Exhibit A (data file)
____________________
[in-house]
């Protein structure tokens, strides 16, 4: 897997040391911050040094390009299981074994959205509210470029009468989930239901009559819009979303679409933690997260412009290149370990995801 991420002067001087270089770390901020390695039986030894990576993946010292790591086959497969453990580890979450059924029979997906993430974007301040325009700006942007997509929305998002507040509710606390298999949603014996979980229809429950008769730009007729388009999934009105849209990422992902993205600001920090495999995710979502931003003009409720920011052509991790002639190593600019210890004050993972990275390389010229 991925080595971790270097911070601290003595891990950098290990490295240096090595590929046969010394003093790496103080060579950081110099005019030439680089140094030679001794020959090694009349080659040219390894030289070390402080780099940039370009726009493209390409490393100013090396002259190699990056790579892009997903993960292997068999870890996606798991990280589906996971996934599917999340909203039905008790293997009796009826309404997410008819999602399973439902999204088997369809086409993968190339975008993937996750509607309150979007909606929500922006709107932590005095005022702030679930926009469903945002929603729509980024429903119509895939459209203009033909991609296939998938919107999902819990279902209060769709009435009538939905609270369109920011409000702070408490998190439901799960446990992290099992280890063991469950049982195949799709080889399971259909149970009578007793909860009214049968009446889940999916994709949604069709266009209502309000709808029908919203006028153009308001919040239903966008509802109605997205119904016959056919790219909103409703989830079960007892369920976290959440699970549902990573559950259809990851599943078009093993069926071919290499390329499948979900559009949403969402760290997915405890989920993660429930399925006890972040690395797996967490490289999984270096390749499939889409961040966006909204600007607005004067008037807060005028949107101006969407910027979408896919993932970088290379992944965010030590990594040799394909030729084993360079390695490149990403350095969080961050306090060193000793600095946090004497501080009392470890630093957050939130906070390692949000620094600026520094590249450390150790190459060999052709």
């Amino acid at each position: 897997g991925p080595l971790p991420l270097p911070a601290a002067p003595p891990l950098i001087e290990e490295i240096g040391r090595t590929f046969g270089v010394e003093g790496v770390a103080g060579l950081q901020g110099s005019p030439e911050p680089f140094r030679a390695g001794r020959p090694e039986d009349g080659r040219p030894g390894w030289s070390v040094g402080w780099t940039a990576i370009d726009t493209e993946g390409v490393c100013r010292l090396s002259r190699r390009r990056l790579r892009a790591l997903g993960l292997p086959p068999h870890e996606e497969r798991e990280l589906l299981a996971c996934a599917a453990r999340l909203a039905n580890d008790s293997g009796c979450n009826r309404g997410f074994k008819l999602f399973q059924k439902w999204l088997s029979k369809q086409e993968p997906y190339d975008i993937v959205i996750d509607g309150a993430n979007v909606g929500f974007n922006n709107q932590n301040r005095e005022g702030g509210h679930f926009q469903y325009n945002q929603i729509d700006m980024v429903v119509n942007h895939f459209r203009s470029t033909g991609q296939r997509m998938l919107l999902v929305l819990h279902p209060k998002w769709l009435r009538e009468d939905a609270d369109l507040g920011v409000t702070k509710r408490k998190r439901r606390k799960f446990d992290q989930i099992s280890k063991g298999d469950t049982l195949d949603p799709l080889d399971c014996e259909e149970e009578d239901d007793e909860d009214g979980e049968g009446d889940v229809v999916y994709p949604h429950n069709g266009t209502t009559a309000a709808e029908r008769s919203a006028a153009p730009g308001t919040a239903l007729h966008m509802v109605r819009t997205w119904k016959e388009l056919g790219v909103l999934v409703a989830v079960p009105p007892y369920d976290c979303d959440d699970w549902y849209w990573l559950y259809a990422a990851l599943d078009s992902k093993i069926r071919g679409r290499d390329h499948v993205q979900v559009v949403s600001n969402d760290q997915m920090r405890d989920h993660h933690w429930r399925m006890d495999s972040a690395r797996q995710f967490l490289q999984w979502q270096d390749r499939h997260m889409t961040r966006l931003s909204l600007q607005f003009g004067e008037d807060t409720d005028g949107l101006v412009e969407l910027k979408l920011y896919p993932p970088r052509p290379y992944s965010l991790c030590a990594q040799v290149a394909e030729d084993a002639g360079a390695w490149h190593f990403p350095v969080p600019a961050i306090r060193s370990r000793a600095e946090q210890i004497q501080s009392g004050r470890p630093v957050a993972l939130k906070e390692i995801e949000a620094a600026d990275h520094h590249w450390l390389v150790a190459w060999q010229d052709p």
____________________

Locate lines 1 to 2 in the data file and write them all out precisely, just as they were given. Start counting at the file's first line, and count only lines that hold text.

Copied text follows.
[in-house]
């Protein structure tokens, strides 16, 4: 897997040391911050040094390009299981074994959205509210470029009468989930239901009559819009979303679409933690997260412009290149370990995801 991420002067001087270089770390901020390695039986030894990576993946010292790591086959497969453990580890979450059924029979997906993430974007301040325009700006942007997509929305998002507040509710606390298999949603014996979980229809429950008769730009007729388009999934009105849209990422992902993205600001920090495999995710979502931003003009409720920011052509991790002639190593600019210890004050993972990275390389010229 991925080595971790270097911070601290003595891990950098290990490295240096090595590929046969010394003093790496103080060579950081110099005019030439680089140094030679001794020959090694009349080659040219390894030289070390402080780099940039370009726009493209390409490393100013090396002259190699990056790579892009997903993960292997068999870890996606798991990280589906996971996934599917999340909203039905008790293997009796009826309404997410008819999602399973439902999204088997369809086409993968190339975008993937996750509607309150979007909606929500922006709107932590005095005022702030679930926009469903945002929603729509980024429903119509895939459209203009033909991609296939998938919107999902819990279902209060769709009435009538939905609270369109920011409000702070408490998190439901799960446990992290099992280890063991469950049982195949799709080889399971259909149970009578007793909860009214049968009446889940999916994709949604069709266009209502309000709808029908919203006028153009308001919040239903966008509802109605997205119904016959056919790219909103409703989830079960007892369920976290959440699970549902990573559950259809990851599943078009093993069926071919290499390329499948979900559009949403969402760290997915405890989920993660429930399925006890972040690395797996967490490289999984270096390749499939889409961040966006909204600007607005004067008037807060005028949107101006969407910027979408896919993932970088290379992944965010030590990594040799394909030729084993360079390695490149990403350095969080961050306090060193000793600095946090004497501080009392470890630093957050939130906070390692949000620094600026520094590249450390150790190459060999052709």